Abstract: Model-driven architecture is a well-known approach for the development of complex software systems. The most famous tool chain is provided by Eclipse with the tools of the Eclipse modeling project. Like Eclipse itself, these tools are based on Java. However, there are numerous legacy software packages written in C++, which often use only an implicit meta-model. A real C++ implementation of this meta-model would be necessary instead to be used at run time. This paper presents a generator for C++ to create the classes, meta-model packages, and factories to realize modeling, transformation, validation, and comparison of UML models. It gives an overview of its workflow and major challenges. Moreover, a comparison between Java and C++ implementations is given, considering different benchmarks.

Paper Nr: 70
Title:

Comparative Analysis of Workbenches to Support DSMLs: Discussion with Non-Trivial Model-Driven Development Needs

Authors:

André Ribeiro, Luís de Sousa and Alberto Rodrigues da Silva

Abstract: The development and use of Domain Specific Languages emerged as a way to cope with complex problems using concepts closer to the problem domain. By leveraging the principles proposed by Model-Driven Development (MDD), like the separation of concerns and the use of model transformations, this approach became popular and caused the emergence of a variety of languages, known as Domain Specific Modeling Languages (DSMLs). Moreover, the use of DSMLs with graphical notations abstracts even more the problem domain, either by using extensions of UML or directly using metamodeling languages. The definition and use of DSMLs is only possible through specific tools, known as languages workbenches. This paper discusses the analysis and comparison of three of these tools (namely Papyrus, Enterprise Architect and Sirius) that were used to create the XIS-Mobile language, a non-trivial DSML defined as a UML profile for modeling mobile applications in a platform-independent way. These tools were evaluated considering a set of key criteria (namely learnability, usability, graphical completeness, validation support, transformation support, evolvability and interoperability) which show their suitability to develop non-trivial languages.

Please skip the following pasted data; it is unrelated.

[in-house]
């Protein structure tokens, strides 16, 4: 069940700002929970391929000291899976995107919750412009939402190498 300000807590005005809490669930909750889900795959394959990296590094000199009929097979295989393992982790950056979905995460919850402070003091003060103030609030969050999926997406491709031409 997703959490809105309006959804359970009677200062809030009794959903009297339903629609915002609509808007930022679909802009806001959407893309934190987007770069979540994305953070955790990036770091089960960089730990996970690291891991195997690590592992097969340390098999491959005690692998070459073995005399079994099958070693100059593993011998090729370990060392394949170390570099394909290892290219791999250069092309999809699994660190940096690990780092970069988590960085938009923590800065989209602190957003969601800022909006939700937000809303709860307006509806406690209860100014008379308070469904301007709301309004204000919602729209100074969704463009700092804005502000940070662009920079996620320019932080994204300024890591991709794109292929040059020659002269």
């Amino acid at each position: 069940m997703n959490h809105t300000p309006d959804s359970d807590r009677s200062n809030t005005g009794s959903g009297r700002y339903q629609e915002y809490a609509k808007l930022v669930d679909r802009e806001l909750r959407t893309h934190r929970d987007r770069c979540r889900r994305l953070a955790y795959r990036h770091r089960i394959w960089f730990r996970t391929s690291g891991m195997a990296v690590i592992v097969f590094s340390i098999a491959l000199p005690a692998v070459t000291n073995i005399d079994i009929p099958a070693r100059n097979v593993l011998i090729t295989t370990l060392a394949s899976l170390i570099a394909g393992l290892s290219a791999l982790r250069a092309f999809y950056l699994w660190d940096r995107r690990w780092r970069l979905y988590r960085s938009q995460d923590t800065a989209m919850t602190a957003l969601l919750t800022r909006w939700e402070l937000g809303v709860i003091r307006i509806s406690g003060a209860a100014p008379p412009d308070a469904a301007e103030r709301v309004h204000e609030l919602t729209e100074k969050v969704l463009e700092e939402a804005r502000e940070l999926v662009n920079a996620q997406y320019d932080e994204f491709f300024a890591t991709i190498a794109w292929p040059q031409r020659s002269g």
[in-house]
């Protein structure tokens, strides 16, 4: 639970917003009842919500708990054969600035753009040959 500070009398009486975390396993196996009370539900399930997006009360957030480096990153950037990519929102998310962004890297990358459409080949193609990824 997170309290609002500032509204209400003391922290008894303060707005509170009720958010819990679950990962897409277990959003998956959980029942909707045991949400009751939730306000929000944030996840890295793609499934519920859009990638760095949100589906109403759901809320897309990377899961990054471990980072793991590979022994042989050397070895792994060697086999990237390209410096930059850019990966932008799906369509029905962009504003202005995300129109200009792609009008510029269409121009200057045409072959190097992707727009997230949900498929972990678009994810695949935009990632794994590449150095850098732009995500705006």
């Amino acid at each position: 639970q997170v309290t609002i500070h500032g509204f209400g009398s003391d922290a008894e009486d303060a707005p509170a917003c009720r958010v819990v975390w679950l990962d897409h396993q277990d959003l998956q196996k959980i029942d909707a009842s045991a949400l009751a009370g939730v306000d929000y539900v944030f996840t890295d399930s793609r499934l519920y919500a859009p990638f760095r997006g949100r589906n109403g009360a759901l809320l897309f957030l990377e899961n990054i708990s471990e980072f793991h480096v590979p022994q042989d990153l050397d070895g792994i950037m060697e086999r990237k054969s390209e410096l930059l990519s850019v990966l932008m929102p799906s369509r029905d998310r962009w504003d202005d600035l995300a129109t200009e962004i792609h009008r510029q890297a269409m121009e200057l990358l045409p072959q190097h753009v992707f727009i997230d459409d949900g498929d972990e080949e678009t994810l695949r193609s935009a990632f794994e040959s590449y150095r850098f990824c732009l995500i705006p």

Area 31 - Applications and Software Development

Posters
Paper Nr: 76
Title:

Comparing System- and Test Model with Integrated Software-based Signal Simulation

Authors:

Andreas Kurtz, Bernhard Bauer and Marcel Koeberl

Abstract: Test automation in distributed systems requires new methods in signal simulation for the stimulation of the distributed system. Increasing complexity of electric electronic (E/E) systems enhances the testing-effort. The main challenge is reducing the time consuming manual stimulation in consideration of improving the quality of testing. Currently used systems for test automation with a software-based approach have to be adapted to each hardware and software version of the system to be tested. The approach represented shows a new approach through the integration of a simulation service in the AUTOSAR software architecture. By integrating a generic software-based simulation module with an interaction point at the basic software driver layer, the execution of tests can be automated and improved under consideration of adaptivity and reproducibility.